Coleman suitgate roundup: Those suits didn't come from K-Mart
Sen. Norm Coleman can't seem to escape this simple question about who buys his suits. The controversy started earlier this week and unfortunately we still have to report about it because he won't end it by answering a really simple question. Could this taint his campaign? We think it already has.
The big question? Whether Coleman's wealthy buddy and investment executive Nasser Kazeminy bought clothes for him at Neiman Marcus. For the Coleman and the campaign's previous non-answers, check the previous Blotter posts.
Now that the whole Minnesota and political blogosphere is on the story as well as the local media, here is a suitgate roundup on the latest chatter out there.
Kevin Duchschere wrote a blog post on the Star Tribune's Big Question and questions how Coleman could've gotten away with the gift without disclosing it in his documents:
If Kazeminy bought clothes for Coleman before he entered the Senate in 2003, it wouldn't be an ethics problem. Since then, it's true that some suits -- if any were bought -- might sneak in under the Senate gift limit, but they would probably have to come off the rack at K-Mart. Gifts to senators of $250 or more from friends are banned unless first approved by the Senate Ethics Committee.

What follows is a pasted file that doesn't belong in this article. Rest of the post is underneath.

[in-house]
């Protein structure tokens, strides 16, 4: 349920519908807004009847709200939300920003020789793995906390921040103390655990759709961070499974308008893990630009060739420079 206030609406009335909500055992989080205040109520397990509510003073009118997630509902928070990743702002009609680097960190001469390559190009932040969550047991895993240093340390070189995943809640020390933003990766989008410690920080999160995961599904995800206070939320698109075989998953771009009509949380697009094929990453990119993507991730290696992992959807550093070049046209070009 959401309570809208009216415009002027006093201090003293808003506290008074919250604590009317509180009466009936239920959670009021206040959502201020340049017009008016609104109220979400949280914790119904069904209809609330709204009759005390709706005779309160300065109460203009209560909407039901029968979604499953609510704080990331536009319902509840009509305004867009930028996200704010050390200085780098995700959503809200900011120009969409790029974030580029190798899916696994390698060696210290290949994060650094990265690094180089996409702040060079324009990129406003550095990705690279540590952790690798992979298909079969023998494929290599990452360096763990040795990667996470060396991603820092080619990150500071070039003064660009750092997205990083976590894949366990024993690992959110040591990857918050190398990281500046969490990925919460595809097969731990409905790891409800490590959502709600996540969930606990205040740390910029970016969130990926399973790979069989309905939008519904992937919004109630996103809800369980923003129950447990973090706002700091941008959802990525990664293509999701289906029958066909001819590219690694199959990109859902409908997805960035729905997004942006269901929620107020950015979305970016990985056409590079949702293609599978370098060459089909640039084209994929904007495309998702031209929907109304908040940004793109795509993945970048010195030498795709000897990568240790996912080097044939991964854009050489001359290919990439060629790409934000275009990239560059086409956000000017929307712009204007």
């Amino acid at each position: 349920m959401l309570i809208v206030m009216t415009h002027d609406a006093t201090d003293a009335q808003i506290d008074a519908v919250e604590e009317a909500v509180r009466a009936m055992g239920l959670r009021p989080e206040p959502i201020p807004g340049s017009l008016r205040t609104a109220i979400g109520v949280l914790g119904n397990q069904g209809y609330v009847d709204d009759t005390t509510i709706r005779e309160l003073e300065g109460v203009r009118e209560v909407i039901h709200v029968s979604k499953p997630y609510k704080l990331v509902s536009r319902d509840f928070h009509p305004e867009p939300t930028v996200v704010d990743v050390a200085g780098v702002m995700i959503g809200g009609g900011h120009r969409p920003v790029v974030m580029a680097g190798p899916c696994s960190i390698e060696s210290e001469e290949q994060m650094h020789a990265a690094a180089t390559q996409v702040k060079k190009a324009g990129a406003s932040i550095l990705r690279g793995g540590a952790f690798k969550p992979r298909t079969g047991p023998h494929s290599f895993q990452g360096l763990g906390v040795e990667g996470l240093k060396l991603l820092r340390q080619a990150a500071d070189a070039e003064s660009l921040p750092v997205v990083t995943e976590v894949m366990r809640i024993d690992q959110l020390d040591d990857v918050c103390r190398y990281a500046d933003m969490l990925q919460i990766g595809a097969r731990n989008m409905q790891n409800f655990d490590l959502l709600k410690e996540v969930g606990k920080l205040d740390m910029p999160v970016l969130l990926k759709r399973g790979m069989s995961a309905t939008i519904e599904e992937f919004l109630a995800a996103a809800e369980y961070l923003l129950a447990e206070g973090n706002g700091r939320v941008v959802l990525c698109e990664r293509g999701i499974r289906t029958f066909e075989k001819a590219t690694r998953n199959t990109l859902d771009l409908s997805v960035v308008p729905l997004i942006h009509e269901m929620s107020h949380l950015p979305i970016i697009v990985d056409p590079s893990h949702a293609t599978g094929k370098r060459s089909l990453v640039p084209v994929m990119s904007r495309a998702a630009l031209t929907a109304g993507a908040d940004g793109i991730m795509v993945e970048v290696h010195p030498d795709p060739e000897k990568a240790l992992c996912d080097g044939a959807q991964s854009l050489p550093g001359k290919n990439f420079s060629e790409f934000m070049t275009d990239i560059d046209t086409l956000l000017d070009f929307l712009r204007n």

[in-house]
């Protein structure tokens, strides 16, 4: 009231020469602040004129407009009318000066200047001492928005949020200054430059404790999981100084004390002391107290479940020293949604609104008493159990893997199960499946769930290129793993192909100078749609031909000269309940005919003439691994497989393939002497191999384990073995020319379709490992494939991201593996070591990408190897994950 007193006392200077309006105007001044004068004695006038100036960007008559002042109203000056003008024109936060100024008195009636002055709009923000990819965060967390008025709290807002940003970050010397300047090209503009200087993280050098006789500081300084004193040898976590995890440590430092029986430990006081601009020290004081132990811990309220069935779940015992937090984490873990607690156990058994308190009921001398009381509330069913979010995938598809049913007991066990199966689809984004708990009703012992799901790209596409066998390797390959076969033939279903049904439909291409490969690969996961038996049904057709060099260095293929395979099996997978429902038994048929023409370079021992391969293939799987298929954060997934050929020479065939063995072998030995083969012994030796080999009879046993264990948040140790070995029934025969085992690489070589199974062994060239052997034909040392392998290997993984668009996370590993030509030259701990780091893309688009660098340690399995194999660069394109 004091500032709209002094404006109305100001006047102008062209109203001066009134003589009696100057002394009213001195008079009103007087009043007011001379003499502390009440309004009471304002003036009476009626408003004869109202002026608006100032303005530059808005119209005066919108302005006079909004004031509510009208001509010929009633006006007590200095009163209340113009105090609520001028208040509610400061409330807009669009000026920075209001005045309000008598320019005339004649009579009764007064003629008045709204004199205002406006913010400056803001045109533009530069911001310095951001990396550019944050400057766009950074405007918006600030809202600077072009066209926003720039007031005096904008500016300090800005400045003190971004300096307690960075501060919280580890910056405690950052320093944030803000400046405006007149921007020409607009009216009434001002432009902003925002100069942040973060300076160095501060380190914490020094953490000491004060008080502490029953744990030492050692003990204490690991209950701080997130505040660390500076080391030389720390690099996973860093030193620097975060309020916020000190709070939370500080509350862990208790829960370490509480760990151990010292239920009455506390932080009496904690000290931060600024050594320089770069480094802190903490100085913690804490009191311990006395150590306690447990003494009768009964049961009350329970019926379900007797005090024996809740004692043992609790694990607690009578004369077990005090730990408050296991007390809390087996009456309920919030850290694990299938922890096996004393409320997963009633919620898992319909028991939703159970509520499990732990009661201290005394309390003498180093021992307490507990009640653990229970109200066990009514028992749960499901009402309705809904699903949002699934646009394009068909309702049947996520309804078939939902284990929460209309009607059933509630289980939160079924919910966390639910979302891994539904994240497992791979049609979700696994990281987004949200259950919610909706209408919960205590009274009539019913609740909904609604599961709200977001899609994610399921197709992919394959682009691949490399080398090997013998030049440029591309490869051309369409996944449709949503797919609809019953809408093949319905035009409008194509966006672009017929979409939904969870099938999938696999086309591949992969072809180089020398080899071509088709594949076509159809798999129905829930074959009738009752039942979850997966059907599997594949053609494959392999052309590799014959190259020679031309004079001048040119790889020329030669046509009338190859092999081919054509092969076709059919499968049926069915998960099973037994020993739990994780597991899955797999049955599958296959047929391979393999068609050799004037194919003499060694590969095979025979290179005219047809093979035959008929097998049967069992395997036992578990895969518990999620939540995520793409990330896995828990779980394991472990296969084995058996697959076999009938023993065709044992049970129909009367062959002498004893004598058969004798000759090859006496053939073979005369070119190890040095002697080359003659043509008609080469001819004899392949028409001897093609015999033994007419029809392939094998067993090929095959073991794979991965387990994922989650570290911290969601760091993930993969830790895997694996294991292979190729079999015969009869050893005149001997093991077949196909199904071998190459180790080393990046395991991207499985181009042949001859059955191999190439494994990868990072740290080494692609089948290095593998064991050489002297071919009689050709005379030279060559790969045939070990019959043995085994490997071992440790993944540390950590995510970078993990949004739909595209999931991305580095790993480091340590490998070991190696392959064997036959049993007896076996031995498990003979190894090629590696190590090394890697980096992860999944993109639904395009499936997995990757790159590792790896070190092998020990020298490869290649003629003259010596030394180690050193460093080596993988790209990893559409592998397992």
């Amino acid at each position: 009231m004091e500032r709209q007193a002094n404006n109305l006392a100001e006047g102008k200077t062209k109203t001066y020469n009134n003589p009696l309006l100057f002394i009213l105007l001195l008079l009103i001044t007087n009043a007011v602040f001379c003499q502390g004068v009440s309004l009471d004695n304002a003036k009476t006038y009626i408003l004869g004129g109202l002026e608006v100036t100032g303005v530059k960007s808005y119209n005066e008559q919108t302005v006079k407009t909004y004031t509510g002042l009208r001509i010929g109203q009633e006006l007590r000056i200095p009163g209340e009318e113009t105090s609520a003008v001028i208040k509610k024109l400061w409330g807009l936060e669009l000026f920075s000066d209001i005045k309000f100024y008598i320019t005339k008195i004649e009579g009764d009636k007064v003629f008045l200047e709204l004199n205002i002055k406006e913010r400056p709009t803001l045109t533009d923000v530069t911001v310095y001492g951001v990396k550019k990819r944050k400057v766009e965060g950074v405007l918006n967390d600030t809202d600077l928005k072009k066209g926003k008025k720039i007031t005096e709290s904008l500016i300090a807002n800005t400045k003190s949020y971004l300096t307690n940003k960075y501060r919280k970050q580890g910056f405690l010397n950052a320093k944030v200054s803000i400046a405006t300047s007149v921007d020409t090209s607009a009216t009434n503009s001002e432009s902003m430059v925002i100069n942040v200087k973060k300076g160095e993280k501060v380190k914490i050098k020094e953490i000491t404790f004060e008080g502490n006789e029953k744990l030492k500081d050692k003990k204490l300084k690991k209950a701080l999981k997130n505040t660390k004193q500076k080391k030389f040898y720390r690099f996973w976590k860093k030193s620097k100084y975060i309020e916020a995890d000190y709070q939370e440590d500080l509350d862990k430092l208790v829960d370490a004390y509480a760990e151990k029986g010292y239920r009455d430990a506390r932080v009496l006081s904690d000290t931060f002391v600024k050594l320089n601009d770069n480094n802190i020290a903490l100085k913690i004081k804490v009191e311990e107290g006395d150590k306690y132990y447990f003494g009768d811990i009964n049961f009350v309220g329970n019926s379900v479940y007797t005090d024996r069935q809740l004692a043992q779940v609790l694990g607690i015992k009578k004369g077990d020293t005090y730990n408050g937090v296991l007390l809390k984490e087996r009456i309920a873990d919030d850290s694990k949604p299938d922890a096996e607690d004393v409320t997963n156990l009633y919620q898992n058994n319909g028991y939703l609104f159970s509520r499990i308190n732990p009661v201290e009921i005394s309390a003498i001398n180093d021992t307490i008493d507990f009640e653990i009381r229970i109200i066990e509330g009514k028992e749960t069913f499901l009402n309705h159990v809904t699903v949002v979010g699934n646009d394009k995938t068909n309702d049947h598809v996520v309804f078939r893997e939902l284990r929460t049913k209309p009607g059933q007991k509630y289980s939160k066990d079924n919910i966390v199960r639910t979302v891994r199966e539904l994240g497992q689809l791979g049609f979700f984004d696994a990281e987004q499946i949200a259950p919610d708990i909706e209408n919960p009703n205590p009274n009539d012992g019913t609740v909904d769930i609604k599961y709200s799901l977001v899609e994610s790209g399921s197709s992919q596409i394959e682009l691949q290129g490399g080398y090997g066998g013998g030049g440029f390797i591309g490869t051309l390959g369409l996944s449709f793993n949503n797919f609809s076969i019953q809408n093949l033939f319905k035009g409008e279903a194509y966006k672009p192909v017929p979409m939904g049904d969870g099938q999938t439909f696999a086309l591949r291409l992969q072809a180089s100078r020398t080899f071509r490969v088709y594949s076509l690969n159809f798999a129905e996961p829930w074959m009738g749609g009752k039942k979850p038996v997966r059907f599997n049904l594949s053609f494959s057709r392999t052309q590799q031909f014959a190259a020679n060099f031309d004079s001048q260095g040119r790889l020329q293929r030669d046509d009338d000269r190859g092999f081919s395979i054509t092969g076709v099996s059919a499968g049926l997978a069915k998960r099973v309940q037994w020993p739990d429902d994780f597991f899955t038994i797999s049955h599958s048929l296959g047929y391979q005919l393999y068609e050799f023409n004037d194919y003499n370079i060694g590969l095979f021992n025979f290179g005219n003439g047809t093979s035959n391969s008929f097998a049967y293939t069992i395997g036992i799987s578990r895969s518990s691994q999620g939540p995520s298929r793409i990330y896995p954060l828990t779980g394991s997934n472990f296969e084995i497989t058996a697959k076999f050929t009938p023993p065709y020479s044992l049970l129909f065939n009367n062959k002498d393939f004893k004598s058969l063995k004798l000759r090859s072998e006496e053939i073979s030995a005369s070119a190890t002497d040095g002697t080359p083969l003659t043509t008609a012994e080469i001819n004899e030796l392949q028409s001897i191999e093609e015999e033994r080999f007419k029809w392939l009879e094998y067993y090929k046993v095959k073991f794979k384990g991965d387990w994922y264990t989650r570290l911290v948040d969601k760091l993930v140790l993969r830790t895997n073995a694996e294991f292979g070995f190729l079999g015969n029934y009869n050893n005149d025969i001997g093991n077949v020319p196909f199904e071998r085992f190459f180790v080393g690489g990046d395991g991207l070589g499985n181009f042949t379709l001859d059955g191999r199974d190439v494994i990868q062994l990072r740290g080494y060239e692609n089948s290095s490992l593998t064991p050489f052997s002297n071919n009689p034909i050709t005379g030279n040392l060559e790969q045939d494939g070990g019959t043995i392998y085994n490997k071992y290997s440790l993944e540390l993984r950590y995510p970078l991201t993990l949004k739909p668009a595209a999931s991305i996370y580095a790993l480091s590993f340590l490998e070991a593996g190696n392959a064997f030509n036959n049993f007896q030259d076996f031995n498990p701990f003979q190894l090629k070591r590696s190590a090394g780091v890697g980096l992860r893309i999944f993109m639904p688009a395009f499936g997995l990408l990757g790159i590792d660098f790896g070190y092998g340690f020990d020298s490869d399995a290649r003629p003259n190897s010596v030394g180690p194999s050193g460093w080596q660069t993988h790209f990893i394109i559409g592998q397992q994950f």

You can check out the ethics gift rules here.
After Coleman's campaign drilled in our heads that he has reported every gift he has received, Rachel Stassen-Berger of the Pioneer Press compiled a list of the gifts he disclosed:
A trip on Kazimeny's private plane in 2005 for himself and his daughter. Cost: $3,960
A trip on Kazimeny's private plane in 2004 for himself and his wife. Cost: $2,870
A trip on Richard Burke's private plane for himself and his father. $726
And the Daily Kos reminds us that other politicians have been busted for similar gifts. This story sounds a little too close for Coleman's comfort:
The Senate Select Committee on Ethics issued one of its sternest rebukes in recent years when it "severely admonished" Sen. Bob Torricelli (D-N.J.) for accepting expensive gifts from a political donor-turned-convict.
In a three-page judgment, the panel chastised Torricelli for allowing businessman David Chang--a friend who later was convicted of illegally siphoning money into the senator's campaign--to provide him with personal gifts that some have called bribes. According to Chang, these "gifts" included cash, Italian-made suits, a 52-inch television and an $8,000 Rolex watch.
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